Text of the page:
By Louie Stout
A dilemma for steelhead anglers occurs every winter: The St. Joseph River is full of steelhead, but it's snowy and it's cold.
How badly do you want to catch them?
Mike Jones of Mishawaka wants to catch them badly. Fishing's in his blood - year-round. When he's not chasing steelhead or walleyes in the winter, he's trying to outfox catfish or bluegill at other times of the year.
That's why he spends as much time as he can on the river and his success speaks for itself.
"Last year, my fishing partners and I caught 137 steelhead from late October through March," he said.
With more fish in the river this year, December through March should be even better.
If you can handle the weather.
"Last week, we caught 14," said Jones, who outside of an occasional walleye or mess of bluegill, releases everything he catches.
While he does most of his fishing at Berrien Springs, Mich., in the early winter, he says the Indiana pools on the St. Joe can be just as productive.
He fishes by boat most of the time which enables him to position himself over the deep holes the steelhead are using. Depth is relative, as some sections of the river may only be 10 feet or so.
"I target those deep runs in 10 to 20 feet of water when it's available, because that's where the fish hole up until the water warms above 40 degrees," he said. "You don't want slack water, but you don't want fast current, either."
Jones said he's caught as many as 15 in one hole, but 3-to-5 fish per hole is the norm, with most fish running in the 6-12 pound range.
"I'll fish a hole for about 15 minutes, and if I don't get a bite, I'm out of there and move to another spot," he said.
Jones uses a variety of lures, noting that the key is to get any bait close to the bottom where the fish are.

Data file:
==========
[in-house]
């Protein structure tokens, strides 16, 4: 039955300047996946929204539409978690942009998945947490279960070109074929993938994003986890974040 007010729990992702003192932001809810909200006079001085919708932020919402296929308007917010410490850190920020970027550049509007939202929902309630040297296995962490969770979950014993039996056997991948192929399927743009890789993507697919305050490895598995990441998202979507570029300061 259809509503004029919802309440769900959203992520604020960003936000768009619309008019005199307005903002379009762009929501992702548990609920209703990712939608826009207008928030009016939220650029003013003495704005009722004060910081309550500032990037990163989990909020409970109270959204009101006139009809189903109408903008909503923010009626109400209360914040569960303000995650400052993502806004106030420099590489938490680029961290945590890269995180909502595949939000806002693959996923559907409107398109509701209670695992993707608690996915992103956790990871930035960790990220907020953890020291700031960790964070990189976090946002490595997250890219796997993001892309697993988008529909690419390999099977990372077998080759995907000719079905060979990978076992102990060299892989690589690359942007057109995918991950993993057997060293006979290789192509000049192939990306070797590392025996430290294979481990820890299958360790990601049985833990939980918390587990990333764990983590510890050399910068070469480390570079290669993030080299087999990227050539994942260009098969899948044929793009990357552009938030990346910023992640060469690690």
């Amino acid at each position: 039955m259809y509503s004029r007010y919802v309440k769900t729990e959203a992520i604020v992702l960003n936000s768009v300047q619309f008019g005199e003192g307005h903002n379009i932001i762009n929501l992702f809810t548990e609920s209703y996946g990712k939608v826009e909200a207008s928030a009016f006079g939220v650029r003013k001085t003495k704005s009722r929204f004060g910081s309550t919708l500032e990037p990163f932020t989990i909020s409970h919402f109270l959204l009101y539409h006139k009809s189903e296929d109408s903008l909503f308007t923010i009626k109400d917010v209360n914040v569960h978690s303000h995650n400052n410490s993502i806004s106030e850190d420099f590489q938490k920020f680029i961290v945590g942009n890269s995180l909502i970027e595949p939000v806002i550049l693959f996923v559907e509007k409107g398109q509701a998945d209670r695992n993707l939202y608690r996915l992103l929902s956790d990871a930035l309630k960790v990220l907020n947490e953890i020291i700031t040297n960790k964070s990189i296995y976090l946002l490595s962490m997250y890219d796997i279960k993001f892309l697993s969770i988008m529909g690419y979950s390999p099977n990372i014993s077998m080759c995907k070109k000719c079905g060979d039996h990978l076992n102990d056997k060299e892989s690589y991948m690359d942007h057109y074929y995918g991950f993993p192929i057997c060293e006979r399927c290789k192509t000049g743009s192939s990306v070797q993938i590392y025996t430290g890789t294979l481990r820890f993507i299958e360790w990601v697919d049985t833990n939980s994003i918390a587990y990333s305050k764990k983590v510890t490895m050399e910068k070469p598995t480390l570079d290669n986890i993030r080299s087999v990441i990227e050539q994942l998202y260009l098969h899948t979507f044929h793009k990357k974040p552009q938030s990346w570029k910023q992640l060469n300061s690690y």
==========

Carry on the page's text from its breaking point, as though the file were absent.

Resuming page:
"You have to put a bait in front of the fish and fish slowly," he said. "The fish are lethargic and they will feed but they won't chase a bait like they do when the water is warmer."
His first choice is a Luhr Jenson Kwikfish, which is a diving body bait like the old Flat Fish, but it has unique fish-catching qualities, according to Jones.
"I had so much success with it last year that I bought $200 worth," he said. "Pink and silver have been the best colors."
Jones backtrolls the Kwikfish ever-so-slowly through the deep holes. The bait gets down to 14 feet but will run deeper with more line let out. He fishes it on 12-pound monofilament.
"I'd actually rather walk spawn through the holes, but the Kwikfish is so darn effective," he said. "The guys I fish with will fish spawn under a bobber, setting the bait just off the bottom. They catch fish, but the crankbait catches more."
While Jones doesn't mind fishing winter, he says he rarely goes when the air temperature is below 20 degrees and won't fish spawn bags when the temperature is below 25 degrees.
"The rod guides freeze up so much you constantly have to clean them out with your teeth," he said. "But the fish still bite."
You don't have to be on the water at daylight, either. He says that on days when the sun is out, the warmth of the rays warm up the surface and seem to get the fish biting better.
"But they will bite all day long if you're patient, fishing the rights spots and fishing slowly," he added.